When most people think of summer, they think of sunshine and relaxation. But for many Michigan children struggling with mental health issues, summer can be anything but tranquil.
Our kids are dealing with unprecedented mental health challenges, including anxiety, depression and other behavioral issues. The prevalence of such challenges among our children was already on the rise before the COVID-19 pandemic came and made it even worse.
While older generations also struggled with mental health during their formative years, the number of students reporting mental health issues has skyrocketed — as has the amount of stress they face. For example, 20 years ago, if a child was being bullied at school, they could find respite after the final bell rang. These days, with the ubiquity of smartphones and the harmful nature of social media, students can never truly get away. The notifications keep coming, all afternoon and all night.
Now with the summer break upon us, many students are separated from the school-based support systems and routines they rely on.
For many kids, “school is a sanctuary,” explains Joe Sbar, a school psychologist with the Eastern Upper Peninsula Intermediate School District. “Summer is unsupervised, unpredictable and maybe more scary for them.”
Parents and families must provide support for our kids during these crucial summer months to help them maintain their mental health and keep them academically engaged.
Sbar, the 2021 Michigan School Psychologist of the Year, has some tips for parents to help their children maintain good mental health over the summer and beyond:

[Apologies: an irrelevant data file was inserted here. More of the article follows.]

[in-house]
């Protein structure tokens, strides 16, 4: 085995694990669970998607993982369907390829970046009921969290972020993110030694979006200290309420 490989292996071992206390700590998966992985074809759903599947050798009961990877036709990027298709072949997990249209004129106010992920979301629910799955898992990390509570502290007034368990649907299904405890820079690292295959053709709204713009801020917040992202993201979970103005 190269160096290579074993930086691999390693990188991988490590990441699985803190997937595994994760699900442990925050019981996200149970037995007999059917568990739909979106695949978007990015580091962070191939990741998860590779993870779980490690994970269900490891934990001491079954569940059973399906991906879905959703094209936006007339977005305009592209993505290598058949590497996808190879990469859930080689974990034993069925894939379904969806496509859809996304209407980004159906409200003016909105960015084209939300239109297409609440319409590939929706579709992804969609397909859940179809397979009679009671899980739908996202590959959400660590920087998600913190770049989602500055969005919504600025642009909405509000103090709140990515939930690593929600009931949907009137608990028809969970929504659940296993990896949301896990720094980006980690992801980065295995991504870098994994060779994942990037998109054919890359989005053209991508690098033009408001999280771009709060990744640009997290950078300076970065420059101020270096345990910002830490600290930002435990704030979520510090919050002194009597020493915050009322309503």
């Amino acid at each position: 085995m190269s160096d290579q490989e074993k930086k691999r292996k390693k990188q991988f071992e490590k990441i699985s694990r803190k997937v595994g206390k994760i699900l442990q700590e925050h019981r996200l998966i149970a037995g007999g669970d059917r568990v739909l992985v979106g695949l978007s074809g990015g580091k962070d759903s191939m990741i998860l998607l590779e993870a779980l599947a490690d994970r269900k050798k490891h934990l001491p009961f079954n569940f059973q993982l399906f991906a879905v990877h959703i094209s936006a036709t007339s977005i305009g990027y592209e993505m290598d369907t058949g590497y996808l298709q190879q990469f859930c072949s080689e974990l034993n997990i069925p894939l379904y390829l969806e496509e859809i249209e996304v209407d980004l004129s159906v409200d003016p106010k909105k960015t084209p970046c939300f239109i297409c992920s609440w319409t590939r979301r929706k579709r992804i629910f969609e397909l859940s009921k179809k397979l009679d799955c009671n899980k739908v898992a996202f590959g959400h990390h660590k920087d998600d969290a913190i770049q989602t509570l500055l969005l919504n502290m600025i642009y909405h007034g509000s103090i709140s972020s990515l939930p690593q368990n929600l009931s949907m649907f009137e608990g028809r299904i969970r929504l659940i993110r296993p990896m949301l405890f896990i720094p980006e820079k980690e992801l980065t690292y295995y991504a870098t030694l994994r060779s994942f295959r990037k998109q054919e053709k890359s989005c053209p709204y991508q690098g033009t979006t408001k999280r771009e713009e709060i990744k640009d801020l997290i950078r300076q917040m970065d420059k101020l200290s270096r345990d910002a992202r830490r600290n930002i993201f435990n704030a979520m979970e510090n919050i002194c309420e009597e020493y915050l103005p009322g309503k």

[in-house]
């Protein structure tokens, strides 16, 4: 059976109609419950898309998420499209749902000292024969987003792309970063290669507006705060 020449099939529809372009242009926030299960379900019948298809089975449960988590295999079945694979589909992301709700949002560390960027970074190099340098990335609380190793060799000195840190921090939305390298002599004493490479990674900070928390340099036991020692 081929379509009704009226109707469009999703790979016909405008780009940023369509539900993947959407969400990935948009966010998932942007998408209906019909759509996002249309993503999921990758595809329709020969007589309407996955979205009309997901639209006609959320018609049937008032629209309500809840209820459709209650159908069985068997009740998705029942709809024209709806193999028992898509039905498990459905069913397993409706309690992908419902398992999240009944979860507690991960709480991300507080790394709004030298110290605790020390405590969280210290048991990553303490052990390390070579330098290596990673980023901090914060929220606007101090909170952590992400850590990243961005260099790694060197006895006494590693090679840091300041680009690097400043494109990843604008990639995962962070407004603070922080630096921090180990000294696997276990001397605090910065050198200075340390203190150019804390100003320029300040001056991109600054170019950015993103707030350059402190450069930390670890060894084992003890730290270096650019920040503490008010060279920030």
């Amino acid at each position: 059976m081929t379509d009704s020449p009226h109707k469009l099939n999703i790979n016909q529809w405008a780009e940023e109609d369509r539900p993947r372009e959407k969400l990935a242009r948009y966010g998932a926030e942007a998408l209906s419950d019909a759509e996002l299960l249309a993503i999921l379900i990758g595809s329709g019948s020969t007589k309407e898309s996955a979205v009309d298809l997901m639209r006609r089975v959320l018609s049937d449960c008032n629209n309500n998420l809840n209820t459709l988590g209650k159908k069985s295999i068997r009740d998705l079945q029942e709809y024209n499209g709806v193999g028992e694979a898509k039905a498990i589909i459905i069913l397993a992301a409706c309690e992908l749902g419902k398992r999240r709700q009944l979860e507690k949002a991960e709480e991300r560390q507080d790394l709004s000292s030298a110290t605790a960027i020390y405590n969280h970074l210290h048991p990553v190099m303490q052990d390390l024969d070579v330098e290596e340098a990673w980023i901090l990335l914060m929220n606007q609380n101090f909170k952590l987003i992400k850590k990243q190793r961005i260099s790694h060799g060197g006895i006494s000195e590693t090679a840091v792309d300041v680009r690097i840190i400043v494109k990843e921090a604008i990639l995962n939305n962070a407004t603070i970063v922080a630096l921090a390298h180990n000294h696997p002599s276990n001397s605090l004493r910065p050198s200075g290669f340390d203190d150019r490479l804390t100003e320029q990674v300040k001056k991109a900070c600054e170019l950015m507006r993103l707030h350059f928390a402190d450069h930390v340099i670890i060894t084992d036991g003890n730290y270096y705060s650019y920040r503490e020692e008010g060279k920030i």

- Spend time with your children and work to grow the parent-child bond. “Being a source of love, strength and positivity goes a very long way,” Sbar says. “When that’s absent in a kid’s life, that usually manifests in one way or another.”
- Keep kids exposed to the academic curriculum as much as possible. Falling behind is a significant source of frustration for many students and can compound existing mental health issues.
- Place intense restrictions on social media use. “To put it plain and simple, social media is bad,” Sbar asserts. “It’s bad for mental health; it wastes time … it makes people insecure. It’s damaging to adults, and it’s more damaging to kids. That’s a sweeping generalization I’m comfortable making: Kids should not have social media.”
- Take advantage of local mental health resources, whether through a private provider, a local community mental health agency or your local schools. Contact your local Intermediate School District or Regional Education Service Agency to inquire about support services for your child. In addition, students can call the Stay Well counseling line at 888-535-6136 to receive free, anonymous help at any time.
Our children’s mental health is a top concern for everyone involved with schools, from educators to parents to students themselves. It’s good news, then, that state leaders like Gov. Gretchen Whitmer have placed an increased budgetary emphasis on student mental health.
Local school officials must use this funding wisely by increasing compensation for school counselors, social workers and psychologists. Only then can we attract and retain enough school mental health professionals to help every student who needs it.
We can solve this crisis, but it will take time, effort and cooperation. Parents and educators must work to strengthen their bonds and lines of communication, so we can all work together as one to help our kids address their challenges.
Young people today deserve the same opportunities to live happy, productive lives as previous generations did. So for educators, parents, local school officials and state leaders, it’s all hands on deck.
Let’s do it for the kids.
Paula Herbart is president of the Michigan Education Association.
Labor Voices columns are written on a rotating basis by United Auto Workers President Ray Curry, Michigan Education Association President Paula Herbart, Michigan Regional Council of Carpenters and Millwrights Executive Secretary-Treasurer Tom Lutz and selected Service Employees International Union members.